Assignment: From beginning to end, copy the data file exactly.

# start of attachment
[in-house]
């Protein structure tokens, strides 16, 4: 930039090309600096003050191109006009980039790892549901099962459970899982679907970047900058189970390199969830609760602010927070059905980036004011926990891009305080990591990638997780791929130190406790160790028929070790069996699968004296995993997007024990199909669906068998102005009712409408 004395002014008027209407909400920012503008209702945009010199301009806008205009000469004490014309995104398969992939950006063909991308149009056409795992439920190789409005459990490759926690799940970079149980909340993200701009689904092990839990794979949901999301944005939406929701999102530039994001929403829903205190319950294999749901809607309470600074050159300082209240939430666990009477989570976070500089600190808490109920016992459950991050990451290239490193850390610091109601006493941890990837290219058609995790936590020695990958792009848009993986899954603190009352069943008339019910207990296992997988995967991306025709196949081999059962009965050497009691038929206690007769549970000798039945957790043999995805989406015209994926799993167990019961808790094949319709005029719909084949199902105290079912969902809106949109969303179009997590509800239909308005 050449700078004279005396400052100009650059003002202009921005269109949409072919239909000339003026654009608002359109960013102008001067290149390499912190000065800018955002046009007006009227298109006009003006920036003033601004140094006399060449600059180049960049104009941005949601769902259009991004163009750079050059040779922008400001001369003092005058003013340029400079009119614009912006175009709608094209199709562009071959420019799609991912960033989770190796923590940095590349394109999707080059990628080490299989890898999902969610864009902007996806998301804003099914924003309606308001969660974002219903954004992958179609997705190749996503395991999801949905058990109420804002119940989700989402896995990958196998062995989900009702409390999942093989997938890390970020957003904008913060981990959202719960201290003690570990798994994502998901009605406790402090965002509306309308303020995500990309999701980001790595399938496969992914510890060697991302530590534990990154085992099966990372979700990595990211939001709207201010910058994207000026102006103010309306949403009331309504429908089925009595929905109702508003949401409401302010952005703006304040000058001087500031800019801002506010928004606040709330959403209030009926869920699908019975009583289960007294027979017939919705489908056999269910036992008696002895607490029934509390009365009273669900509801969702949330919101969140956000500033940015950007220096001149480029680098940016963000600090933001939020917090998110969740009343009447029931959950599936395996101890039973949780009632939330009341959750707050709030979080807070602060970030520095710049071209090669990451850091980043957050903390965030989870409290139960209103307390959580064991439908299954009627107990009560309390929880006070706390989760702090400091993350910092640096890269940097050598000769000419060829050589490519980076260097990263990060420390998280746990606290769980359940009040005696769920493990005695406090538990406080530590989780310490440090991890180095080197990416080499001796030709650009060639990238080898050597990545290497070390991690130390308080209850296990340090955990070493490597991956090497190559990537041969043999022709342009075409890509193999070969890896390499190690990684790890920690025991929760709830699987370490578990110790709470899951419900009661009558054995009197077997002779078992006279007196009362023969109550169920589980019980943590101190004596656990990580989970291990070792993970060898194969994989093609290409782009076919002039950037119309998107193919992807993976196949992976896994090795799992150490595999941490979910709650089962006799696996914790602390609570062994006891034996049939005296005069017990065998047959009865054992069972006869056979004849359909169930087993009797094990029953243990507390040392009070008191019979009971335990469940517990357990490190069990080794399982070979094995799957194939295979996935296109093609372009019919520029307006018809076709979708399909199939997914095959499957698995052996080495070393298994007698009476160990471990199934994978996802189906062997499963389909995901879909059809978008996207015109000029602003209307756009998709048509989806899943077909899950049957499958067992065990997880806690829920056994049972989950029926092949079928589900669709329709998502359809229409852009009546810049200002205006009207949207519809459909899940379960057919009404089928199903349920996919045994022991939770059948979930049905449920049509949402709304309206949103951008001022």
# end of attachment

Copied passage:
[in-house]
């Protein structure tokens, strides 16, 4: 930039090309600096003050191109006009980039790892549901099962459970899982679907970047900058189970390199969830609760602010927070059905980036004011926990891009305080990591990638997780791929130190406790160790028929070790069996699968004296995993997007024990199909669906068998102005009712409408 004395002014008027209407909400920012503008209702945009010199301009806008205009000469004490014309995104398969992939950006063909991308149009056409795992439920190789409005459990490759926690799940970079149980909340993200701009689904092990839990794979949901999301944005939406929701999102530039994001929403829903205190319950294999749901809607309470600074050159300082209240939430666990009477989570976070500089600190808490109920016992459950991050990451290239490193850390610091109601006493941890990837290219058609995790936590020695990958792009848009993986899954603190009352069943008339019910207990296992997988995967991306025709196949081999059962009965050497009691038929206690007769549970000798039945957790043999995805989406015209994926799993167990019961808790094949319709005029719909084949199902105290079912969902809106949109969303179009997590509800239909308005 050449700078004279005396400052100009650059003002202009921005269109949409072919239909000339003026654009608002359109960013102008001067290149390499912190000065800018955002046009007006009227298109006009003006920036003033601004140094006399060449600059180049960049104009941005949601769902259009991004163009750079050059040779922008400001001369003092005058003013340029400079009119614009912006175009709608094209199709562009071959420019799609991912960033989770190796923590940095590349394109999707080059990628080490299989890898999902969610864009902007996806998301804003099914924003309606308001969660974002219903954004992958179609997705190749996503395991999801949905058990109420804002119940989700989402896995990958196998062995989900009702409390999942093989997938890390970020957003904008913060981990959202719960201290003690570990798994994502998901009605406790402090965002509306309308303020995500990309999701980001790595399938496969992914510890060697991302530590534990990154085992099966990372979700990595990211939001709207201010910058994207000026102006103010309306949403009331309504429908089925009595929905109702508003949401409401302010952005703006304040000058001087500031800019801002506010928004606040709330959403209030009926869920699908019975009583289960007294027979017939919705489908056999269910036992008696002895607490029934509390009365009273669900509801969702949330919101969140956000500033940015950007220096001149480029680098940016963000600090933001939020917090998110969740009343009447029931959950599936395996101890039973949780009632939330009341959750707050709030979080807070602060970030520095710049071209090669990451850091980043957050903390965030989870409290139960209103307390959580064991439908299954009627107990009560309390929880006070706390989760702090400091993350910092640096890269940097050598000769000419060829050589490519980076260097990263990060420390998280746990606290769980359940009040005696769920493990005695406090538990406080530590989780310490440090991890180095080197990416080499001796030709650009060639990238080898050597990545290497070390991690130390308080209850296990340090955990070493490597991956090497190559990537041969043999022709342009075409890509193999070969890896390499190690990684790890920690025991929760709830699987370490578990110790709470899951419900009661009558054995009197077997002779078992006279007196009362023969109550169920589980019980943590101190004596656990990580989970291990070792993970060898194969994989093609290409782009076919002039950037119309998107193919992807993976196949992976896994090795799992150490595999941490979910709650089962006799696996914790602390609570062994006891034996049939005296005069017990065998047959009865054992069972006869056979004849359909169930087993009797094990029953243990507390040392009070008191019979009971335990469940517990357990490190069990080794399982070979094995799957194939295979996935296109093609372009019919520029307006018809076709979708399909199939997914095959499957698995052996080495070393298994007698009476160990471990199934994978996802189906062997499963389909995901879909059809978008996207015109000029602003209307756009998709048509989806899943077909899950049957499958067992065990997880806690829920056994049972989950029926092949079928589900669709329709998502359809229409852009009546810049200002205006009207949207519809459909899940379960057919009404089928199903349920996919045994022991939770059948979930049905449920049509949402709304309206949103951008001022």